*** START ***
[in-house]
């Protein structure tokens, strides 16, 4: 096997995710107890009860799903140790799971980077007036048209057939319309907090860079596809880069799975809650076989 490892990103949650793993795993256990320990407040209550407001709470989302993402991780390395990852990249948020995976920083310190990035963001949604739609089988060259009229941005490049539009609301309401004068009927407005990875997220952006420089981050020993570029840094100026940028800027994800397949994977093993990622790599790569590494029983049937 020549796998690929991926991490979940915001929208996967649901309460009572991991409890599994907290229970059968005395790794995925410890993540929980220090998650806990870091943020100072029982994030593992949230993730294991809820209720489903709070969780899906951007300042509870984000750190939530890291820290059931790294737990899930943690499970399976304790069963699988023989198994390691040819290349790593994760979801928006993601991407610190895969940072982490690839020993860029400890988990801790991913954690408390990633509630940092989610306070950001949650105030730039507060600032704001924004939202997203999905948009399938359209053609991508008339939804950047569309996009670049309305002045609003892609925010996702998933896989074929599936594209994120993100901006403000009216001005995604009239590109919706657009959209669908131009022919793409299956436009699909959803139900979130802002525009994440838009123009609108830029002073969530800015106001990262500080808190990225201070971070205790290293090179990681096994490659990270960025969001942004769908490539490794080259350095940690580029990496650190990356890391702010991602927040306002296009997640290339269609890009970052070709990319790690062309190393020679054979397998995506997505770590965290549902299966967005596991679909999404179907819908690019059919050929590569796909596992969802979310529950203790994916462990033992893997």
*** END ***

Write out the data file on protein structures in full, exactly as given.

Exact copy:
[in-house]
């Protein structure tokens, strides 16, 4: 096997995710107890009860799903140790799971980077007036048209057939319309907090860079596809880069799975809650076989 490892990103949650793993795993256990320990407040209550407001709470989302993402991780390395990852990249948020995976920083310190990035963001949604739609089988060259009229941005490049539009609301309401004068009927407005990875997220952006420089981050020993570029840094100026940028800027994800397949994977093993990622790599790569590494029983049937 020549796998690929991926991490979940915001929208996967649901309460009572991991409890599994907290229970059968005395790794995925410890993540929980220090998650806990870091943020100072029982994030593992949230993730294991809820209720489903709070969780899906951007300042509870984000750190939530890291820290059931790294737990899930943690499970399976304790069963699988023989198994390691040819290349790593994760979801928006993601991407610190895969940072982490690839020993860029400890988990801790991913954690408390990633509630940092989610306070950001949650105030730039507060600032704001924004939202997203999905948009399938359209053609991508008339939804950047569309996009670049309305002045609003892609925010996702998933896989074929599936594209994120993100901006403000009216001005995604009239590109919706657009959209669908131009022919793409299956436009699909959803139900979130802002525009994440838009123009609108830029002073969530800015106001990262500080808190990225201070971070205790290293090179990681096994490659990270960025969001942004769908490539490794080259350095940690580029990496650190990356890391702010991602927040306002296009997640290339269609890009970052070709990319790690062309190393020679054979397998995506997505770590965290549902299966967005596991679909999404179907819908690019059919050929590569796909596992969802979310529950203790994916462990033992893997």